But this is not some simplistic story of one-sided appropriation of devotional labour. These are miracles which, in a way, are perfectly in tune with bhakti-devotion: they are participatory. The bhakt is a participant in – co-generator of – miracles. The plaudits received by the guru – the world records writ large in the Guinness Book; the doctorates, acceleration and magnification of personality – they receive, too. They both produce and consume the effects of wonder generated by the DSS. (Compare with the Ford Motor Company’s production in the 1910s of the Model T, the world’s first affordable automobile. A production landmark – with assembly line production instead of individual hand crafting – it was also ground-breaking from a consumer perspective, with workers now paid a wage proportionate to the cost of the car, so providing a ready-made market). Thus, DSS miracles – not miracles, not-not miracles – embody a certain plausible deniability that allows the guru to bridge the anti-miracle social reformism of the movement’s heritage and his own projection of miraculous capabilities (in which devotees participate). The full-palette guru occupies every subject position; here, both social reformer and miracle man: the schismatic guru.
At least, this was the state of miraculous affairs prior to the release of MSG in 2015, which saw the guru’s entry into the domain of special effect miracles – a move that brought his miracles under the purview of the censor board. His adoption of them seemed to signal a step-change: where previously atmospheres of the miraculous were achieved through exaggeration, exorbitance, and mass appropriation of devotional labor, they now were generated through digital manipulation. We would question this understanding however. Certainly, their digital production was novel (for him at least), facilitating all sorts of previously unimaginable incarnations and extraordinary feats. Yet there remained key similarities with the prior order of miracles: in their digital production at least, if not in terms of the feats they depict, they do not infringe the laws governing the universe: they are simply special effects. If previously the miracle was reduced to time compression coupled with bigness, it was now reduced to the digital knowhow of the production team. Indeed, the lengthy disclaimer at the film’s opening plays into DSS hands, allowing it to retain the same plausible deniability characteristic of the DSS’s prior order of the miraculous (‘Of course they are not miracles!’), while continuing to cultivate miraculous atmospheres. Similarly, the new miracles tend to be in the service of ‘good causes’ — combatting the drug mafia etc. — and so retain some legitimizing suggestion of social commitment, even as they augment the guru’s hyperbolic personality.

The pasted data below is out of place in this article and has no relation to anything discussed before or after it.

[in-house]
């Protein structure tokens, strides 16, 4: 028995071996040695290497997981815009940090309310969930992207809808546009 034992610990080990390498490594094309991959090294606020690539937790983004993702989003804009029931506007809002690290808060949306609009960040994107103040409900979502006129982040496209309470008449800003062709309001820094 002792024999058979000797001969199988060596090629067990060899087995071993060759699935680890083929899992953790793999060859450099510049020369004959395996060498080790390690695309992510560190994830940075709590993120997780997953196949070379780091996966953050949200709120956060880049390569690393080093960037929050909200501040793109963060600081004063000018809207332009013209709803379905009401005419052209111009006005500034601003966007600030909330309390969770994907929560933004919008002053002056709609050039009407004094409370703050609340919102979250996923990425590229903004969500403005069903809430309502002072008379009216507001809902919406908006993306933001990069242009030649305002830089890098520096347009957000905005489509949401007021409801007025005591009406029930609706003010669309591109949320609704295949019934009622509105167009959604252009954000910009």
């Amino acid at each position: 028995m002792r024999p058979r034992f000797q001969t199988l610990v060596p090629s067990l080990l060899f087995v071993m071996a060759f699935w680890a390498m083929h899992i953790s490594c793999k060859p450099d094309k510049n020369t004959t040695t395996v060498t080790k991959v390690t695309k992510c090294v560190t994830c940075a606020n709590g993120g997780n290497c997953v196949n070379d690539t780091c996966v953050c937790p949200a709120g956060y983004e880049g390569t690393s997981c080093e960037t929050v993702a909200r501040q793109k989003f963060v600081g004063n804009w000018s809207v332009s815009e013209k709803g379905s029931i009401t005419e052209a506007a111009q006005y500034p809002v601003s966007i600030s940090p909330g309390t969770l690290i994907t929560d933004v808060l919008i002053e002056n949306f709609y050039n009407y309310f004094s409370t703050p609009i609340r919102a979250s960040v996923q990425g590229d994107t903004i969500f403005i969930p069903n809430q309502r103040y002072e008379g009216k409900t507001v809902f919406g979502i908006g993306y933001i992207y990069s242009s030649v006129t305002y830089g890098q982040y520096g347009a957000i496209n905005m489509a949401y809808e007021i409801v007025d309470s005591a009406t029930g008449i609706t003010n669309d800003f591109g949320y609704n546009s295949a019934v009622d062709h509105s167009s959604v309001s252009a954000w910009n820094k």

Figure 5. Dera Sacha Sauda guru turns swords into flower petals. Stills from MSG: The Messenger of God
The previous mode of miraculous production, as we have seen, excised devotees even as they themselves generated the exorbitant feats that produced in them effects of wonder. But does not the digital mode of production disavow devotee labour even more fully than in the prior order? In fact the simultaneous erasure of devotees even as their participation is crucial to delivering the film is again not dissimilar to that which came before. Not just devotees but everyone involved in creating the film is subordinated to the totalizing figure of the guru. Publicity seemed to deny almost any participatory sense of its production, instead again fetishizing the energies and capacities of the many as a singular property of the magnetizer-guru. MSG reportedly was written and produced by the DSS guru. But not only that. ‘He is also its co-director, co-costumer designer, co-choreographer, co-editor, co-action director, stuntman, lyricist, singer, music director and of course, the lead actor’; and yet devotees, necessarily, are ever present, too (Figure 7). They are the indispensable constituency that the superhero ‘saves’, they form the exorbitant crowds in the many crowd scenes, they are the necessary primary witnesses of his special effect miracles; indeed, MSG holds the world record for most ever – in excess of a million – film extras, a further ‘proof of wonder’. They were necessary, too, if one is to believe the reports, in order for MSG to attain the feat of highest grossing opening week in Indian cinematic history – yet another record and proof of wonder. So the simultaneous erasure of devotees and critical participation of and dependency on them is in fact maintained in this modified digital order of the miraculous.